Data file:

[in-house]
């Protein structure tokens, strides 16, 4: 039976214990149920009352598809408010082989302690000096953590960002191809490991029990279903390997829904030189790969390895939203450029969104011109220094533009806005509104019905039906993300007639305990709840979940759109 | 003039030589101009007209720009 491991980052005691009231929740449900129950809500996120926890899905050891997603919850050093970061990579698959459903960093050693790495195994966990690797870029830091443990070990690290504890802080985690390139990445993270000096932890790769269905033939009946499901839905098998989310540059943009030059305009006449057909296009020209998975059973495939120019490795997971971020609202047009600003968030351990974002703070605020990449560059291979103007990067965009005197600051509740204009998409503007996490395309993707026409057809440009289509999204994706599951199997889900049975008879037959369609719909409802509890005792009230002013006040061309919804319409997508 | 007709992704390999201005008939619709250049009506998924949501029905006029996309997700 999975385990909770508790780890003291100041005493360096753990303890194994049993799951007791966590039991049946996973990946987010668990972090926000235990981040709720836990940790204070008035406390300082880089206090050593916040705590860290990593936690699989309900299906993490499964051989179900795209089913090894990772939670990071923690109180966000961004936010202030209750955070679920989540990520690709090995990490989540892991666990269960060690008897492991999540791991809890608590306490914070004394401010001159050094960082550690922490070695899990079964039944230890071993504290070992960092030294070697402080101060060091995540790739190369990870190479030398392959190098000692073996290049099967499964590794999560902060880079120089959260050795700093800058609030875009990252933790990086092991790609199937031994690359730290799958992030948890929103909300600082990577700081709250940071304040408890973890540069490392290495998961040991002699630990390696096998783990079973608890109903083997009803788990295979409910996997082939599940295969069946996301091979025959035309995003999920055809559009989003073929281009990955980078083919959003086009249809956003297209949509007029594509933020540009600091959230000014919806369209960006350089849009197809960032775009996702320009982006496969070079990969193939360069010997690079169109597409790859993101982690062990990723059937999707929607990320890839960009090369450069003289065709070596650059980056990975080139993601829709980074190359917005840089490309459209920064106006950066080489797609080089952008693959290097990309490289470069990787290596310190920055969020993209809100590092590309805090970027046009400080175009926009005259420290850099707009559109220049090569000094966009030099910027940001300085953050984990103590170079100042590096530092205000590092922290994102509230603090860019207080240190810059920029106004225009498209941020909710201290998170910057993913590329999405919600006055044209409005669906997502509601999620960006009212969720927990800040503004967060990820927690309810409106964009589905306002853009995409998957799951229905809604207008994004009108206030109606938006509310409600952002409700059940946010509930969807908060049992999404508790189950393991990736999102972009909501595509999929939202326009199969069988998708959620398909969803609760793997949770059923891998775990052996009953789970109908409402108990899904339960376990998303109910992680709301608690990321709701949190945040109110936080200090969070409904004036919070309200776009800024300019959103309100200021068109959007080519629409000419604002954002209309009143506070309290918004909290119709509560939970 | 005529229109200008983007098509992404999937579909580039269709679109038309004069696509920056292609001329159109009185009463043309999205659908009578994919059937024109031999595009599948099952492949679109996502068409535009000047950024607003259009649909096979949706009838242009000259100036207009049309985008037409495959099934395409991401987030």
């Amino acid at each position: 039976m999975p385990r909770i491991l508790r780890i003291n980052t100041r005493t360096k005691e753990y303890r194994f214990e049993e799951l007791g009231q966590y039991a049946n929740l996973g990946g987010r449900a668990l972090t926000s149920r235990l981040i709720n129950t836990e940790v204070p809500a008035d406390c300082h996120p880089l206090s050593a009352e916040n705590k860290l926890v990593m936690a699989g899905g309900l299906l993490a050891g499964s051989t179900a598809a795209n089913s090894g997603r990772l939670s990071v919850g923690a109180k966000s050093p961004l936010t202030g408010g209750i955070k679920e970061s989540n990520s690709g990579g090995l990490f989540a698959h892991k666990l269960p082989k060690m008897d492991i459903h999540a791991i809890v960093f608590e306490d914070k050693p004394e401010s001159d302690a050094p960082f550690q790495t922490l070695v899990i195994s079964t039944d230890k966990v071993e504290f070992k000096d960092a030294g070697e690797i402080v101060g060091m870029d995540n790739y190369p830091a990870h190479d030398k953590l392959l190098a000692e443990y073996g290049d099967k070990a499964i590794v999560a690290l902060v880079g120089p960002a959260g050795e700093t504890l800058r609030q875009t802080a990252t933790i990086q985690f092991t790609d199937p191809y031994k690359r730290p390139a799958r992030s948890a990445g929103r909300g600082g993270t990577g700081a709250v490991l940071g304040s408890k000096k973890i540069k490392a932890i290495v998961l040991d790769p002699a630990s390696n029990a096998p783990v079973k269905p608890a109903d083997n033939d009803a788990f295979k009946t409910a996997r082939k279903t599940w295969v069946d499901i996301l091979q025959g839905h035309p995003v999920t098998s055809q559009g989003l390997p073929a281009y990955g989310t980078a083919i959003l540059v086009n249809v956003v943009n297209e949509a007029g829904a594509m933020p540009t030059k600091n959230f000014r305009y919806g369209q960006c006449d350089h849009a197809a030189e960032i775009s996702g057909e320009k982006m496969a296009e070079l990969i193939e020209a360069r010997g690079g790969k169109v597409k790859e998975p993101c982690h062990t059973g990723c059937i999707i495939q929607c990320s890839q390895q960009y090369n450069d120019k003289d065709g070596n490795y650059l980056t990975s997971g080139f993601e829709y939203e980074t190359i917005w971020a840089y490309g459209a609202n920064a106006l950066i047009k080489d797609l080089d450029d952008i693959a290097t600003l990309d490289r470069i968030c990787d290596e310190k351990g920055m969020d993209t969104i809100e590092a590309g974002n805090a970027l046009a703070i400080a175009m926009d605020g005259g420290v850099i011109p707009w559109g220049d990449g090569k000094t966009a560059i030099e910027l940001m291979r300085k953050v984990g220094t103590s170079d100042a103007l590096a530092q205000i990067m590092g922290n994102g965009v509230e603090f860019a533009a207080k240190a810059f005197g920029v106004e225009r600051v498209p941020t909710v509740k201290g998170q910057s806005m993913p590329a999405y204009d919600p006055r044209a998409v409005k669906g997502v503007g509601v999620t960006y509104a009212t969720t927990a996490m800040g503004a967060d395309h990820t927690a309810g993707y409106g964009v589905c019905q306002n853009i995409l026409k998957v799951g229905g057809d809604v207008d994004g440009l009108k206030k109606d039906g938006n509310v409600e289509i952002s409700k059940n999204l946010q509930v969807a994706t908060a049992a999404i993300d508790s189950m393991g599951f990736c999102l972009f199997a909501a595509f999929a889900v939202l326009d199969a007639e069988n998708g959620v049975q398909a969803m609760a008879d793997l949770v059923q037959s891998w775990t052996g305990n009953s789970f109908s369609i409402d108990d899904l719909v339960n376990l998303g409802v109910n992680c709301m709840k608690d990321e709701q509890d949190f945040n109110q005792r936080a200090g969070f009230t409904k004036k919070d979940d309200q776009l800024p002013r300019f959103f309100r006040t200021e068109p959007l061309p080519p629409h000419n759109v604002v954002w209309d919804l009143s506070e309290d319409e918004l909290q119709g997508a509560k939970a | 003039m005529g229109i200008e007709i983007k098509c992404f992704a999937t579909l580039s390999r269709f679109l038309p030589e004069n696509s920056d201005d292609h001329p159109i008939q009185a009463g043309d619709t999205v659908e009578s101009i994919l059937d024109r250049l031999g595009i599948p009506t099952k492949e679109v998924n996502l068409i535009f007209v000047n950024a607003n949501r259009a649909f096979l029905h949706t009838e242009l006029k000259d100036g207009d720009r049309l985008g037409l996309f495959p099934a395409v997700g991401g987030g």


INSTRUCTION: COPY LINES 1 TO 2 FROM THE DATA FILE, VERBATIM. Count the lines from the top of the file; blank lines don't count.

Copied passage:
[in-house]
């Protein structure tokens, strides 16, 4: 039976214990149920009352598809408010082989302690000096953590960002191809490991029990279903390997829904030189790969390895939203450029969104011109220094533009806005509104019905039906993300007639305990709840979940759109 | 003039030589101009007209720009 491991980052005691009231929740449900129950809500996120926890899905050891997603919850050093970061990579698959459903960093050693790495195994966990690797870029830091443990070990690290504890802080985690390139990445993270000096932890790769269905033939009946499901839905098998989310540059943009030059305009006449057909296009020209998975059973495939120019490795997971971020609202047009600003968030351990974002703070605020990449560059291979103007990067965009005197600051509740204009998409503007996490395309993707026409057809440009289509999204994706599951199997889900049975008879037959369609719909409802509890005792009230002013006040061309919804319409997508 | 007709992704390999201005008939619709250049009506998924949501029905006029996309997700 999975385990909770508790780890003291100041005493360096753990303890194994049993799951007791966590039991049946996973990946987010668990972090926000235990981040709720836990940790204070008035406390300082880089206090050593916040705590860290990593936690699989309900299906993490499964051989179900795209089913090894990772939670990071923690109180966000961004936010202030209750955070679920989540990520690709090995990490989540892991666990269960060690008897492991999540791991809890608590306490914070004394401010001159050094960082550690922490070695899990079964039944230890071993504290070992960092030294070697402080101060060091995540790739190369990870190479030398392959190098000692073996290049099967499964590794999560902060880079120089959260050795700093800058609030875009990252933790990086092991790609199937031994690359730290799958992030948890929103909300600082990577700081709250940071304040408890973890540069490392290495998961040991002699630990390696096998783990079973608890109903083997009803788990295979409910996997082939599940295969069946996301091979025959035309995003999920055809559009989003073929281009990955980078083919959003086009249809956003297209949509007029594509933020540009600091959230000014919806369209960006350089849009197809960032775009996702320009982006496969070079990969193939360069010997690079169109597409790859993101982690062990990723059937999707929607990320890839960009090369450069003289065709070596650059980056990975080139993601829709980074190359917005840089490309459209920064106006950066080489797609080089952008693959290097990309490289470069990787290596310190920055969020993209809100590092590309805090970027046009400080175009926009005259420290850099707009559109220049090569000094966009030099910027940001300085953050984990103590170079100042590096530092205000590092922290994102509230603090860019207080240190810059920029106004225009498209941020909710201290998170910057993913590329999405919600006055044209409005669906997502509601999620960006009212969720927990800040503004967060990820927690309810409106964009589905306002853009995409998957799951229905809604207008994004009108206030109606938006509310409600952002409700059940946010509930969807908060049992999404508790189950393991990736999102972009909501595509999929939202326009199969069988998708959620398909969803609760793997949770059923891998775990052996009953789970109908409402108990899904339960376990998303109910992680709301608690990321709701949190945040109110936080200090969070409904004036919070309200776009800024300019959103309100200021068109959007080519629409000419604002954002209309009143506070309290918004909290119709509560939970 | 005529229109200008983007098509992404999937579909580039269709679109038309004069696509920056292609001329159109009185009463043309999205659908009578994919059937024109031999595009599948099952492949679109996502068409535009000047950024607003259009649909096979949706009838242009000259100036207009049309985008037409495959099934395409991401987030």